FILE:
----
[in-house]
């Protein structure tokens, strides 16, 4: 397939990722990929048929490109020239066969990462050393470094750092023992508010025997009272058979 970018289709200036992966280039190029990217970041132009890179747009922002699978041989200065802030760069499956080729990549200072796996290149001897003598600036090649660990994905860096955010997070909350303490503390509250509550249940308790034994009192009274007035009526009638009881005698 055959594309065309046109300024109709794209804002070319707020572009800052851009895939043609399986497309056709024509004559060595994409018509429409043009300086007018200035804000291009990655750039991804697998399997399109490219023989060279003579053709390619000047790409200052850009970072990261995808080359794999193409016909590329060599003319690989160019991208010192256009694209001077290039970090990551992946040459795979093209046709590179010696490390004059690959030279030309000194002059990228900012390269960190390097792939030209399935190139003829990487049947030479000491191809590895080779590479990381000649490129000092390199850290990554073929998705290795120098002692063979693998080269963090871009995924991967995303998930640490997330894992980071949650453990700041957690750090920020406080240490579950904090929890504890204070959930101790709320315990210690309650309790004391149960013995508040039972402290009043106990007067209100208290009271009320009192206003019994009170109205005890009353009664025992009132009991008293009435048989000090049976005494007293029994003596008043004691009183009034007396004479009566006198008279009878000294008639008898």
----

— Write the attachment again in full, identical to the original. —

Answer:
[in-house]
């Protein structure tokens, strides 16, 4: 397939990722990929048929490109020239066969990462050393470094750092023992508010025997009272058979 970018289709200036992966280039190029990217970041132009890179747009922002699978041989200065802030760069499956080729990549200072796996290149001897003598600036090649660990994905860096955010997070909350303490503390509250509550249940308790034994009192009274007035009526009638009881005698 055959594309065309046109300024109709794209804002070319707020572009800052851009895939043609399986497309056709024509004559060595994409018509429409043009300086007018200035804000291009990655750039991804697998399997399109490219023989060279003579053709390619000047790409200052850009970072990261995808080359794999193409016909590329060599003319690989160019991208010192256009694209001077290039970090990551992946040459795979093209046709590179010696490390004059690959030279030309000194002059990228900012390269960190390097792939030209399935190139003829990487049947030479000491191809590895080779590479990381000649490129000092390199850290990554073929998705290795120098002692063979693998080269963090871009995924991967995303998930640490997330894992980071949650453990700041957690750090920020406080240490579950904090929890504890204070959930101790709320315990210690309650309790004391149960013995508040039972402290009043106990007067209100208290009271009320009192206003019994009170109205005890009353009664025992009132009991008293009435048989000090049976005494007293029994003596008043004691009183009034007396004479009566006198008279009878000294008639008898």